How to Raise Brave Women and Compassionate Humans

As many of you know, I don’t often have posts written by guest writers but when I do, they are usually amazing writers with something important to say. Today, I have the privilege of sharing with you one of my dearest friends, Amanda Magee, who just happens to be one of the strongest, bravest, samrtest and kindest women I know. She also happens to be a damn great writer. She is a writer’s writer. Did I mention she is raising three amazing girls who I am sure will be the change they want to see in the world because that is exactly what their mom is exemplifying for them? Thank you, Amanda, for sharing your words and truth here. If you’d like to read more of Amanda, be sure to check her out on her blog.

A quick introduction, my name is Amanda Magee. I live in upstate New York where I own an advertising and communications agency and am raising three daughters. Deborah and I met by chance at a blogging conference a few years back. Over the years we have bonded over parenting daughters and being strong willed women in the world. She has invited me to write here a couple of times and despite my not having come through, she kept asking; the last time after I posted about our experience marching at an Anti-Trump rally with our daughters. I am so grateful for hearts, minds, and voices like Deborah’s.

A couple of years ago I found myself thinking that I knew how to forecast the years ahead. I bought into the idea that hormones were going to be the thing I had to focus on, but it wasn’t true. Yes, there are emotional highs and lows; yes, my three daughters are not yet in the thick of puberty at 8, 10, and 12, but what has become central to our reality is how we will navigate the world—not during our menstrual cycles, more in light of the fact that we (will) have menstrual cycles.

How do I raise brave women? How do I equip them with both confidence and suspicion? Is it possible to raise them to be good citizens and compassionate human beings in the same breath as I say that there are people who will break rules and take without asking? How do I tell them that they can make all the best decisions and still be hurt?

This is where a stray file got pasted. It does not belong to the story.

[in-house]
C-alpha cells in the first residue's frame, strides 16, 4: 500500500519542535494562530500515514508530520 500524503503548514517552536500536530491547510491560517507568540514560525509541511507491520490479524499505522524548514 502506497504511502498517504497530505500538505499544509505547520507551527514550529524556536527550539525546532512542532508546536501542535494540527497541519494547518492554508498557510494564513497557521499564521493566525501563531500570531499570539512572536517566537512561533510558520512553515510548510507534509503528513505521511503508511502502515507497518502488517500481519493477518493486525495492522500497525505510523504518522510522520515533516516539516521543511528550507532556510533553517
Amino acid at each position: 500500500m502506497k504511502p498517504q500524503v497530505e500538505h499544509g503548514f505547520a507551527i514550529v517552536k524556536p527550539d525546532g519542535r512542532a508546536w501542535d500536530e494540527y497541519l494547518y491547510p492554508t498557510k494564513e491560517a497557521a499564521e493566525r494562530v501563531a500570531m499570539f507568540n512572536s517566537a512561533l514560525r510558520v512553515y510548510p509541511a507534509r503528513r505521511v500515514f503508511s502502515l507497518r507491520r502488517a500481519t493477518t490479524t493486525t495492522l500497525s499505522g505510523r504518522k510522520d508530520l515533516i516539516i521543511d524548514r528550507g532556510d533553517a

Raising girls, how to raise brave women, equality

Zits and thigh gap? We’ll be fine, slurs muttered at the mention of homosexual family members and systemic defense and promotion of “boys will be boys” and “you shouldn’t be upset, he just wanted to talk to you,” those are the things that demand my attention.

Over the last year, I’ve begun to speak more plainly with my daughters and I’ll be honest, it’s been bittersweet. I wanted to give them the cocoon of childhood as long as I could, but when conversation on the bus turns to building a wall, grabbing pussies, and sending people away I have a choice, do I defer the world view shaping to other kids and influences or do I talk to them about the spectrum of views? I chose the latter.

Raising girls, how to raise brave women, equality

I’ve never once painted one side of politics as evil and the other as benevolent, because despite being a lifelong, pro-choice, feminist liberal, I don’t hate Republicans or Conservatives. The only thing I really hate is hate, which is why we were an anti-Trump house and why we are committed to continuing to speak up against the motions that take us as a country to greater stances of division. It’s new territory for me, because I have always looked at the person holding the office of president as our leader. I cannot do that this time.

Raising girls, how to raise brave women, equality

I am looking to people like Deborah, I am listening to black women, people from the trans community, I am questioning the decisions of lawmakers, and I am donating to organizations like Planned Parenthood and the Southern Poverty Law Center. We as a family are committing to being engaged at the local and regional level, not just every four years. We are reading books like Good Night Stories for Rebel Girls. I am heartbroken that so many people didn’t vote; I am distressed that many people, myself included, have had moments of silence that made them complicit in hate or systemic racism. We are choosing to adhere to a policy of living our beliefs out loud and in public, because the alternative is the kind of inaction that lets hate fester and threaten to overtake us all.

Photos Courtesy Amanda Magee

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